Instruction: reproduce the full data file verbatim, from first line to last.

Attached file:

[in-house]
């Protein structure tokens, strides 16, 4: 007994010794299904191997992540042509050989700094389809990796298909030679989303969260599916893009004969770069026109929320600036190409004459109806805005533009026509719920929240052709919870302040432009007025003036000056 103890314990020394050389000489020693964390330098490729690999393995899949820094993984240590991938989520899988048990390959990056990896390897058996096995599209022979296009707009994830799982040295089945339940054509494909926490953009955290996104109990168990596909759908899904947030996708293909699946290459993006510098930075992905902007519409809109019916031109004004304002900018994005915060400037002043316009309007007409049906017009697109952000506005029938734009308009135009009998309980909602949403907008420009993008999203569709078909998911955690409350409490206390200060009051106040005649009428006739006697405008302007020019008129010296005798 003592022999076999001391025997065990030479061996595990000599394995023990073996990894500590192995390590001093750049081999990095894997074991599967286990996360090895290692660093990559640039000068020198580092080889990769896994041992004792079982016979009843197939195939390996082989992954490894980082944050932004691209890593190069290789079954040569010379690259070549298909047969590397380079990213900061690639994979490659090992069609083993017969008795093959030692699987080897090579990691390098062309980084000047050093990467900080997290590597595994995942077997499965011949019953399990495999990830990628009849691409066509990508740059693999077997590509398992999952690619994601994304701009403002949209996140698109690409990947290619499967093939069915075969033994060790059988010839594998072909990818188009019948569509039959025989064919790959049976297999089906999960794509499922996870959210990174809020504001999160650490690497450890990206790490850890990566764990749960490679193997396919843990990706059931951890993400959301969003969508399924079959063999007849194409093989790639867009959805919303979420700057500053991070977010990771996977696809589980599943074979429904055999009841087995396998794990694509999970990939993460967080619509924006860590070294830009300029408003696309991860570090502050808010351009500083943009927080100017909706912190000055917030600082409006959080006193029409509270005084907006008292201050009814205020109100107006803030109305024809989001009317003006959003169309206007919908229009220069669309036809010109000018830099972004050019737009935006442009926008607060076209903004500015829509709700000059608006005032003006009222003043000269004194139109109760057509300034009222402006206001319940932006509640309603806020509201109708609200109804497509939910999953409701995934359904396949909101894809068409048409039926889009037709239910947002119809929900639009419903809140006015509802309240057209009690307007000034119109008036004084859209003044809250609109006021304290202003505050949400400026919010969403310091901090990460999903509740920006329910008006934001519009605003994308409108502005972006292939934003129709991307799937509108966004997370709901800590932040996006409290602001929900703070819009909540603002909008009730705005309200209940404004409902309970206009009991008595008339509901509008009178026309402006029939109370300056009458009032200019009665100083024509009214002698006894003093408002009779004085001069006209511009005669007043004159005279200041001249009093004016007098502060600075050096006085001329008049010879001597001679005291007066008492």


[in-house]
């Protein structure tokens, strides 16, 4: 007994010794299904191997992540042509050989700094389809990796298909030679989303969260599916893009004969770069026109929320600036190409004459109806805005533009026509719920929240052709919870302040432009007025003036000056 103890314990020394050389000489020693964390330098490729690999393995899949820094993984240590991938989520899988048990390959990056990896390897058996096995599209022979296009707009994830799982040295089945339940054509494909926490953009955290996104109990168990596909759908899904947030996708293909699946290459993006510098930075992905902007519409809109019916031109004004304002900018994005915060400037002043316009309007007409049906017009697109952000506005029938734009308009135009009998309980909602949403907008420009993008999203569709078909998911955690409350409490206390200060009051106040005649009428006739006697405008302007020019008129010296005798 003592022999076999001391025997065990030479061996595990000599394995023990073996990894500590192995390590001093750049081999990095894997074991599967286990996360090895290692660093990559640039000068020198580092080889990769896994041992004792079982016979009843197939195939390996082989992954490894980082944050932004691209890593190069290789079954040569010379690259070549298909047969590397380079990213900061690639994979490659090992069609083993017969008795093959030692699987080897090579990691390098062309980084000047050093990467900080997290590597595994995942077997499965011949019953399990495999990830990628009849691409066509990508740059693999077997590509398992999952690619994601994304701009403002949209996140698109690409990947290619499967093939069915075969033994060790059988010839594998072909990818188009019948569509039959025989064919790959049976297999089906999960794509499922996870959210990174809020504001999160650490690497450890990206790490850890990566764990749960490679193997396919843990990706059931951890993400959301969003969508399924079959063999007849194409093989790639867009959805919303979420700057500053991070977010990771996977696809589980599943074979429904055999009841087995396998794990694509999970990939993460967080619509924006860590070294830009300029408003696309991860570090502050808010351009500083943009927080100017909706912190000055917030600082409006959080006193029409509270005084907006008292201050009814205020109100107006803030109305024809989001009317003006959003169309206007919908229009220069669309036809010109000018830099972004050019737009935006442009926008607060076209903004500015829509709700000059608006005032003006009222003043000269004194139109109760057509300034009222402006206001319940932006509640309603806020509201109708609200109804497509939910999953409701995934359904396949909101894809068409048409039926889009037709239910947002119809929900639009419903809140006015509802309240057209009690307007000034119109008036004084859209003044809250609109006021304290202003505050949400400026919010969403310091901090990460999903509740920006329910008006934001519009605003994308409108502005972006292939934003129709991307799937509108966004997370709901800590932040996006409290602001929900703070819009909540603002909008009730705005309200209940404004409902309970206009009991008595008339509901509008009178026309402006029939109370300056009458009032200019009665100083024509009214002698006894003093408002009779004085001069006209511009005669007043004159005279200041001249009093004016007098502060600075050096006085001329008049010879001597001679005291007066008492």